Real World: Front-Office Life in the Minors

MiLB baseball broadcaster Jesse Goldberg-Strassler paints a less-than-glamorous picture of front-office life in minor-league baseball, particularly for lower-rung staffers and interns.  Indeed, we are talking long hours and little pay, but calling this a “rotten system” reeks of twenty-something entitlement.  Read more here.  Thanks to Graham for flagging the story on Facebook.

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4 Comments

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4 responses to “Real World: Front-Office Life in the Minors

  1. Ron

    Is this Rondell White former Expo and Yankee? lol

  2. Rondell White

    “Rotten system” may be a slight exaggeration, but the writer isn’t far off base on this one, guys.

    This industry loses so, so many good people because the demands put on them are unreasonable, and the potential rewards aren’t worth it. I don’t blame anyone for getting out of the business in their 20′s. I did, after 6 seasons — and I loved so many things about working in baseball — but I don’t miss it.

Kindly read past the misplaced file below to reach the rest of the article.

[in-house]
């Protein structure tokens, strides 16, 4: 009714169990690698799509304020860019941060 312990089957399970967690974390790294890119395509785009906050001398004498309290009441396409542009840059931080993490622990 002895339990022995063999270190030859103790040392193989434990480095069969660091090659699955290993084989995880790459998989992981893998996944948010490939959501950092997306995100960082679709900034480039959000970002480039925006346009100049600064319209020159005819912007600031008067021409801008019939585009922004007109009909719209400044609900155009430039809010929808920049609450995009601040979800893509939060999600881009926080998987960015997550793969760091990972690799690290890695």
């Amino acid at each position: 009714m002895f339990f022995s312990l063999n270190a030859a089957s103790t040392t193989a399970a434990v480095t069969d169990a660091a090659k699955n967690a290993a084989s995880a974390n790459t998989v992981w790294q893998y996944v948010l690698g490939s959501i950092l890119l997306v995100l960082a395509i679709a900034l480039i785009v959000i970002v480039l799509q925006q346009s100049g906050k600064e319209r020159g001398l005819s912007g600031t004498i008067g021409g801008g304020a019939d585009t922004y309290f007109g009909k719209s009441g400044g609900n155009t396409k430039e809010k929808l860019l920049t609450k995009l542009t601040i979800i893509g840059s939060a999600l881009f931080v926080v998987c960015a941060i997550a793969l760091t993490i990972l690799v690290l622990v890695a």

There are some really talented people here and there who are able to make a lifelong career in the minors, but too often, the ones who stay past their 20s aren’t the best and brightest, but the ones who are okay with the work-life tradeoff, and who are capable of continually drinking from the fire hose of work thrown their way. There’s a difference, and the industry is worse off for it.

    Should you have to pay your dues and work your way up, just like any other business? Yeah. But automatically calling someone who points out problems with the system an “entitled 20-something” isn’t very fair.

  3. Been Around

    So these people didn’t know the deal when they signed on? Any internship program in any industry is basically slave labor, at least they’re getting some sort of pay. Check out a law firm intern and interview him or her. Or an intern at a hospital. It’s the way the business world works, not just baseball – you pretty much have to pay your dues in any industry. You make the choice to do it or write articles whining about it.

  4. I, in turn, noticed the story after a fellow ballpark traveler, Tim Burns, posted it on Facebook and thought it was worth paying forward, so to speak.

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